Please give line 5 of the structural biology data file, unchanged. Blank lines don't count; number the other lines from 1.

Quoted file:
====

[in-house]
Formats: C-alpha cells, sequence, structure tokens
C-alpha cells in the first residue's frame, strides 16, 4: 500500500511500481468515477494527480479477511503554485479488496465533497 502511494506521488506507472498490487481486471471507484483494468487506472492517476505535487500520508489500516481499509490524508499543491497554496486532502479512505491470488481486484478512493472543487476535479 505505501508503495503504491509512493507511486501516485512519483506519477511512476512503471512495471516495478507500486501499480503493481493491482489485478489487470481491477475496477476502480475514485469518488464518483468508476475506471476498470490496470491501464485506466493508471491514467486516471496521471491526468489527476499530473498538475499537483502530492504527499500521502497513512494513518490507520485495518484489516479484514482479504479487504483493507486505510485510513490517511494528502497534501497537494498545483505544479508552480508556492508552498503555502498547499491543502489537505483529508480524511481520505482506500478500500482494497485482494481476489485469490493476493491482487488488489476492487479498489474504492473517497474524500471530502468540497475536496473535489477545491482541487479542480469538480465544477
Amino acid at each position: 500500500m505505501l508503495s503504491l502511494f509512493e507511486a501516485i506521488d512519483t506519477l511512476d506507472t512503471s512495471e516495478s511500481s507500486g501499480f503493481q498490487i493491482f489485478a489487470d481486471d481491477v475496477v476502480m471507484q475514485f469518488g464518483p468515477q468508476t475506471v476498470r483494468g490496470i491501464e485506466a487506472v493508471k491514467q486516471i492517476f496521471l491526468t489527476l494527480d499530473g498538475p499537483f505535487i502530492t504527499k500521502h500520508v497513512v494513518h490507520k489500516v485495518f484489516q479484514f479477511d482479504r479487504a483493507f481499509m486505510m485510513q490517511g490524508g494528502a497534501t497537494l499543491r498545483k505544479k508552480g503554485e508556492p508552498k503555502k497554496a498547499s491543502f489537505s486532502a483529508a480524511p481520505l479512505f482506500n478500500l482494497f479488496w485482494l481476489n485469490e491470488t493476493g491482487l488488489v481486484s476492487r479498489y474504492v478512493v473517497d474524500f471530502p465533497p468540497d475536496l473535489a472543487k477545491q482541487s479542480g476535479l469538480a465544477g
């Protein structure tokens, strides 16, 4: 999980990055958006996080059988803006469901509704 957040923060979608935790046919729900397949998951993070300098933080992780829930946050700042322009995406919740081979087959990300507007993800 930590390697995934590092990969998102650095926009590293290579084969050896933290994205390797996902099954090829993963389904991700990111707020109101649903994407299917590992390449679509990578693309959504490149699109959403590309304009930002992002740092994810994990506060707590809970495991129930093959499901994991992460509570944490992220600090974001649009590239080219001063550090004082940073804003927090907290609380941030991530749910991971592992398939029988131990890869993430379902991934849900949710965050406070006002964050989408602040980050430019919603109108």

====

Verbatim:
């Protein structure tokens, strides 16, 4: 999980990055958006996080059988803006469901509704 957040923060979608935790046919729900397949998951993070300098933080992780829930946050700042322009995406919740081979087959990300507007993800 930590390697995934590092990969998102650095926009590293290579084969050896933290994205390797996902099954090829993963389904991700990111707020109101649903994407299917590992390449679509990578693309959504490149699109959403590309304009930002992002740092994810994990506060707590809970495991129930093959499901994991992460509570944490992220600090974001649009590239080219001063550090004082940073804003927090907290609380941030991530749910991971592992398939029988131990890869993430379902991934849900949710965050406070006002964050989408602040980050430019919603109108």